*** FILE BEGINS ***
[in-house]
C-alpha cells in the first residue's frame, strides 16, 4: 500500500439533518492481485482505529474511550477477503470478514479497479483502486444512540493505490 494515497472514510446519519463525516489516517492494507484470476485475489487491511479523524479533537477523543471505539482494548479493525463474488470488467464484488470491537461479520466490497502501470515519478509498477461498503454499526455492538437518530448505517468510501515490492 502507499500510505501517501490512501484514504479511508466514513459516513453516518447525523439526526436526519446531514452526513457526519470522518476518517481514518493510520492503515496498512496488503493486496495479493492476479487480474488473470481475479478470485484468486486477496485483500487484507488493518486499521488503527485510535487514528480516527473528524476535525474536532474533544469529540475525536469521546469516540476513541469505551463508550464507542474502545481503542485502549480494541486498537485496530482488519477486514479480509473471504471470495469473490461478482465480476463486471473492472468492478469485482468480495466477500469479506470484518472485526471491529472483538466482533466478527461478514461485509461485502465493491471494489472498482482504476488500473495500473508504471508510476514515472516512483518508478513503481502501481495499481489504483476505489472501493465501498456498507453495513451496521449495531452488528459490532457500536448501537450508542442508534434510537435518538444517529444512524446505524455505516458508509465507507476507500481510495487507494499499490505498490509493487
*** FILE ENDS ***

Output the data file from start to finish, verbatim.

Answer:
[in-house]
C-alpha cells in the first residue's frame, strides 16, 4: 500500500439533518492481485482505529474511550477477503470478514479497479483502486444512540493505490 494515497472514510446519519463525516489516517492494507484470476485475489487491511479523524479533537477523543471505539482494548479493525463474488470488467464484488470491537461479520466490497502501470515519478509498477461498503454499526455492538437518530448505517468510501515490492 502507499500510505501517501490512501484514504479511508466514513459516513453516518447525523439526526436526519446531514452526513457526519470522518476518517481514518493510520492503515496498512496488503493486496495479493492476479487480474488473470481475479478470485484468486486477496485483500487484507488493518486499521488503527485510535487514528480516527473528524476535525474536532474533544469529540475525536469521546469516540476513541469505551463508550464507542474502545481503542485502549480494541486498537485496530482488519477486514479480509473471504471470495469473490461478482465480476463486471473492472468492478469485482468480495466477500469479506470484518472485526471491529472483538466482533466478527461478514461485509461485502465493491471494489472498482482504476488500473495500473508504471508510476514515472516512483518508478513503481502501481495499481489504483476505489472501493465501498456498507453495513451496521449495531452488528459490532457500536448501537450508542442508534434510537435518538444517529444512524446505524455505516458508509465507507476507500481510495487507494499499490505498490509493487